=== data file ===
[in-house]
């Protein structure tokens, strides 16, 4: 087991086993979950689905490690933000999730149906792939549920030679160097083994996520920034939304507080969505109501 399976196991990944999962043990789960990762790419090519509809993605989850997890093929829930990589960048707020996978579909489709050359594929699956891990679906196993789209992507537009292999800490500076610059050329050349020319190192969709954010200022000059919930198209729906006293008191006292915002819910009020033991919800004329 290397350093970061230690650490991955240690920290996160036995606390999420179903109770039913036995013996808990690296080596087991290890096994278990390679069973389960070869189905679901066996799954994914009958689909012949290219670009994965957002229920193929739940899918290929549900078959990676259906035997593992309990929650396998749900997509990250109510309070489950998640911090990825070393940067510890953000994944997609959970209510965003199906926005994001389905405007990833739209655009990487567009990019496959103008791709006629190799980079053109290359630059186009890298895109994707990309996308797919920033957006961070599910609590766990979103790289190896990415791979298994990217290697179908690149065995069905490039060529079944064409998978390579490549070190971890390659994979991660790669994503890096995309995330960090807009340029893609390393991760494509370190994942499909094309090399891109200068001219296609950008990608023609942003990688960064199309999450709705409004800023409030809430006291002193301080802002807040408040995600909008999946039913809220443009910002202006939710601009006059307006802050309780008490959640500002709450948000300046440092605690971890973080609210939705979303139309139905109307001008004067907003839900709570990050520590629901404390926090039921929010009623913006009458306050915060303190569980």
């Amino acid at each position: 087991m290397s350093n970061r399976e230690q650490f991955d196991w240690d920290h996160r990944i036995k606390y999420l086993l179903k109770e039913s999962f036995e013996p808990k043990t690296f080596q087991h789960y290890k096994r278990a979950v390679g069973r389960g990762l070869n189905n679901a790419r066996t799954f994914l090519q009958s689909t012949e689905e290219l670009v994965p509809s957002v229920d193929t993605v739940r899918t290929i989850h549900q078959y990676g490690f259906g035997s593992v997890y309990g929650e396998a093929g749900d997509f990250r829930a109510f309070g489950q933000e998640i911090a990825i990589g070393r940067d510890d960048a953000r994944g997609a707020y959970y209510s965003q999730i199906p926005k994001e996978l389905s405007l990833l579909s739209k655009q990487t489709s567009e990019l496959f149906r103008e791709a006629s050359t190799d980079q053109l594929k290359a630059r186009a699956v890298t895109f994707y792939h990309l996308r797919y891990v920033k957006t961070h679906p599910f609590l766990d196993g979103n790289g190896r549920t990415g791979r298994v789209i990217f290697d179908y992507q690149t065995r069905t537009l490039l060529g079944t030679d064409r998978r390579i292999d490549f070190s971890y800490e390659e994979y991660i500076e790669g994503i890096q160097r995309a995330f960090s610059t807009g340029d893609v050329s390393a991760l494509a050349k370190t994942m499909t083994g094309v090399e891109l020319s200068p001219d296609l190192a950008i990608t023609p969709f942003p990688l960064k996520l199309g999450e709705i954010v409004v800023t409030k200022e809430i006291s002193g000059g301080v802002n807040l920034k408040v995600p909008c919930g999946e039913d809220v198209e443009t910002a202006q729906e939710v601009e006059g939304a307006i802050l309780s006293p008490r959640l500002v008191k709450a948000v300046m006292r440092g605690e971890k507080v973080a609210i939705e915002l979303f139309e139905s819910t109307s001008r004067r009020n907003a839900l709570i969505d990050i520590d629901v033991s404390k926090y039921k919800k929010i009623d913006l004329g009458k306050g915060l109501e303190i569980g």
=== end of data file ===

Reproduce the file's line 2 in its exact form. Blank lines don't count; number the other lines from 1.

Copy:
């Protein structure tokens, strides 16, 4: 087991086993979950689905490690933000999730149906792939549920030679160097083994996520920034939304507080969505109501 399976196991990944999962043990789960990762790419090519509809993605989850997890093929829930990589960048707020996978579909489709050359594929699956891990679906196993789209992507537009292999800490500076610059050329050349020319190192969709954010200022000059919930198209729906006293008191006292915002819910009020033991919800004329 290397350093970061230690650490991955240690920290996160036995606390999420179903109770039913036995013996808990690296080596087991290890096994278990390679069973389960070869189905679901066996799954994914009958689909012949290219670009994965957002229920193929739940899918290929549900078959990676259906035997593992309990929650396998749900997509990250109510309070489950998640911090990825070393940067510890953000994944997609959970209510965003199906926005994001389905405007990833739209655009990487567009990019496959103008791709006629190799980079053109290359630059186009890298895109994707990309996308797919920033957006961070599910609590766990979103790289190896990415791979298994990217290697179908690149065995069905490039060529079944064409998978390579490549070190971890390659994979991660790669994503890096995309995330960090807009340029893609390393991760494509370190994942499909094309090399891109200068001219296609950008990608023609942003990688960064199309999450709705409004800023409030809430006291002193301080802002807040408040995600909008999946039913809220443009910002202006939710601009006059307006802050309780008490959640500002709450948000300046440092605690971890973080609210939705979303139309139905109307001008004067907003839900709570990050520590629901404390926090039921929010009623913006009458306050915060303190569980």